What to read in times of crisis?

Crisis everywhere, so they say. You can always check out books from a public library but what if you need to keep buying books because you basically can't stop reading and just have to own the books you read? In times of crisis it never hurts to get more for your money which, if buying/reading (good) novels is the issue, should translate into getting more words for your bucks; that is, buying the longest novels so as to maximize your money/words ratio. So here are some suggestions that will definitely be good choices for times of financial crisis. Some might not actually be that long but the obscure language or complex syntax, for instance, guarantees a slow reading pace and thus more time before you have to run back to the bookstore or go on-line again. I have not included so-called page-turners. For instance, Stephen King has really, really long novels, but you will probably go over the story so quickly that you might in fact finish a 1000-pages SK thriller more rapidly than, say, Imre Kertesz's concise yet hard-to-swallow novels. I've also not included novels which are usually published in many volumes (Proust's In Search of Time Lost is probably the largest novel ever written but it is commonly sold in six separate volumes so it might not be the wisest choice; each volume is rather long, though). I could also have chosen classics such as Don Quixote or, in fact, The Bible (a truly epic, post-modern novel with different time/place settings, thousands of character, sub-plots and a superb, apocalyptic ending), but my suggestions are more on the recent, more contemporary side. So, with all this in mind, what to read in times of crisis?:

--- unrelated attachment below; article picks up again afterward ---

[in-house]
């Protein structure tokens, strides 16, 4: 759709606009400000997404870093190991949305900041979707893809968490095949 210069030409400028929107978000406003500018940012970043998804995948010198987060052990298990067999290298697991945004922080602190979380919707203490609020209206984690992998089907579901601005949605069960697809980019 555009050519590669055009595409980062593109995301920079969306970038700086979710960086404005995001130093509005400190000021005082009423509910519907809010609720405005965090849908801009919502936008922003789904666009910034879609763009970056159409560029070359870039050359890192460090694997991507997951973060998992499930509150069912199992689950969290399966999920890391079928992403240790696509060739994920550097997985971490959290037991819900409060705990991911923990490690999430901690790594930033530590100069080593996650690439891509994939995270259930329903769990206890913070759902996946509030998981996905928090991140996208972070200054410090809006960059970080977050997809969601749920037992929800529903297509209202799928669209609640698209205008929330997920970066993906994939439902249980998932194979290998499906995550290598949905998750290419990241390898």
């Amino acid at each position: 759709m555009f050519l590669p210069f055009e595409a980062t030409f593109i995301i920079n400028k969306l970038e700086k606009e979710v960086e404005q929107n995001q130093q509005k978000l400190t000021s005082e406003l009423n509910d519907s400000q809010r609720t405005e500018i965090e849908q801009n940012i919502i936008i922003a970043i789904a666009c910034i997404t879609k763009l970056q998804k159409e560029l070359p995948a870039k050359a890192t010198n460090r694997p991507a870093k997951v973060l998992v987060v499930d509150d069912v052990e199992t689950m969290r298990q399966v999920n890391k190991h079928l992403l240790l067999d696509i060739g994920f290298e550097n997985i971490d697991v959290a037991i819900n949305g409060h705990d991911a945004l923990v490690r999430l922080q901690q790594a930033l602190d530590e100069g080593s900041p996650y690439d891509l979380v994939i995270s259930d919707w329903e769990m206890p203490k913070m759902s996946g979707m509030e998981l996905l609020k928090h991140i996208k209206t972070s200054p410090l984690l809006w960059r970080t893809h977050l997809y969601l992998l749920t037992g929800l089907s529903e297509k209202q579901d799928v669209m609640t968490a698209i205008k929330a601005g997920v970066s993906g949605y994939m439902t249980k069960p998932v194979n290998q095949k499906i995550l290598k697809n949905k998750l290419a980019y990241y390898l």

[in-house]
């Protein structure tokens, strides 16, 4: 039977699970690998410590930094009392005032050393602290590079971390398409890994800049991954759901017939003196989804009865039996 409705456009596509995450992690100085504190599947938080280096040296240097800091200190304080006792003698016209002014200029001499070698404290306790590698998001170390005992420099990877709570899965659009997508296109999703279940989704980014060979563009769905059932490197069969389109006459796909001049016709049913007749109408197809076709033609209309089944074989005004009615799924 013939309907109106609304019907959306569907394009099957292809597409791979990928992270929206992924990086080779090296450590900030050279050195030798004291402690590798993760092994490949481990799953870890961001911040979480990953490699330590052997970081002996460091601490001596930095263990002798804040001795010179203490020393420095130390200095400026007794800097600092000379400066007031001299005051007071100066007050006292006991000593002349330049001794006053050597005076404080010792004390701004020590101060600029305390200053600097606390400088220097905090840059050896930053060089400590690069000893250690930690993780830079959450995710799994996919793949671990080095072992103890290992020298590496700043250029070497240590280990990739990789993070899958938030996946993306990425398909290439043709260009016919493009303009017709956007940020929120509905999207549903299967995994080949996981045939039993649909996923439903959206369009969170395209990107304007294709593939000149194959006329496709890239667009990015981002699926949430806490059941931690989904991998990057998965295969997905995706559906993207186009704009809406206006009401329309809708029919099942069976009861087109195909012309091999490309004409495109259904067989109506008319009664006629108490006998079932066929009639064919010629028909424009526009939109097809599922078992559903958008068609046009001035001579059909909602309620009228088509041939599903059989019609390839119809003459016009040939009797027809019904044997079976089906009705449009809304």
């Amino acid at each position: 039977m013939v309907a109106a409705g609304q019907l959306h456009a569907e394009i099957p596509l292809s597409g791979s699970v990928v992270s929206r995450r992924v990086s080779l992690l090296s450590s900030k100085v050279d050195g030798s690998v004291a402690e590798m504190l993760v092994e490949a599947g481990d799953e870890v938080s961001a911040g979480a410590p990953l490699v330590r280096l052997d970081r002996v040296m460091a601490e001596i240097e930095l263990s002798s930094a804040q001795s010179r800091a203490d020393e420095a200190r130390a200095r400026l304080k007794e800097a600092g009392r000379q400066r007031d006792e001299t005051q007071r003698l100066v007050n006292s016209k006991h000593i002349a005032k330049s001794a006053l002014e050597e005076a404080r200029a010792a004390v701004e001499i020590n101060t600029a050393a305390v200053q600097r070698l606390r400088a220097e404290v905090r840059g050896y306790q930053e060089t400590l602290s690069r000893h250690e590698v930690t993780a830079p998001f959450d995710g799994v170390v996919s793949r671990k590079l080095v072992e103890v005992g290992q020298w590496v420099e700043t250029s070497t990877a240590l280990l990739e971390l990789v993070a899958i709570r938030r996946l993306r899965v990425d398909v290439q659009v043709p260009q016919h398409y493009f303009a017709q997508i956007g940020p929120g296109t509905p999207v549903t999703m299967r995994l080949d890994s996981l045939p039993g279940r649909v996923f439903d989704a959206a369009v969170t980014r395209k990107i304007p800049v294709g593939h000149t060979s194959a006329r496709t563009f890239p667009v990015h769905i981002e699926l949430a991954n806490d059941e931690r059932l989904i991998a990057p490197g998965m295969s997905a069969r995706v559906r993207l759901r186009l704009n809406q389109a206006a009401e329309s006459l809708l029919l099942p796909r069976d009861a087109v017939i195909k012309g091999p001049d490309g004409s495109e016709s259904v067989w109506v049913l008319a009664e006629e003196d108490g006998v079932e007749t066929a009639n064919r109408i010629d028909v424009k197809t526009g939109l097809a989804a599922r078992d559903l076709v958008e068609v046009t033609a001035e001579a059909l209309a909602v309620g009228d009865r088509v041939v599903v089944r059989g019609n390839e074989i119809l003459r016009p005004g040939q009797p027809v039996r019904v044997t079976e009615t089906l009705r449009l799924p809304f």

Leo Tolstoy, War and Peace or Ana Karenina
Victor Hugo, Les Misérables
Robert Musil, The Man Without Qualities
Joyce, Ulysses
Thomas Man, The Magic Mountain
David Foster Wallace, Infinite Jest
Dostoevsky, Karamazov Brothers
Thomas Pynchon, Against the Day or Gravity's Rainbow
Don DeLillo, Underworld
Roberto Bolaño, 2666
Javier Marías, Tu rostro mañana
Haruki Murakami, The Wind-up Bird Chronicle
Alexander Dumas, The Count of Monte Cristo
James Clavell, Shogun

Of course, if you are not into novels and would rather read philosophy, here are some suggestions, too. Some are not that long but understanding anything will take you enough time so as to make it a smart choice:

Kant, Critique of Pure Reason
Marx, Capital Vol. 1 (or for that matter, Vol. 2 or 3)
Plato, The Republic
Aristotle, Politics
The Being and Something Trilogy (Heidegger's Being and Time, Sartre's Being and Nothingness or/and Badiou's, Being and Event)
Hobbes, Leviathan
Hume, A Treatise of Human Nature
Sloterdijk, Critique of Cynical Reason
Kierkegaard, Either/Or: A Fragment of Life

Any suggestions?

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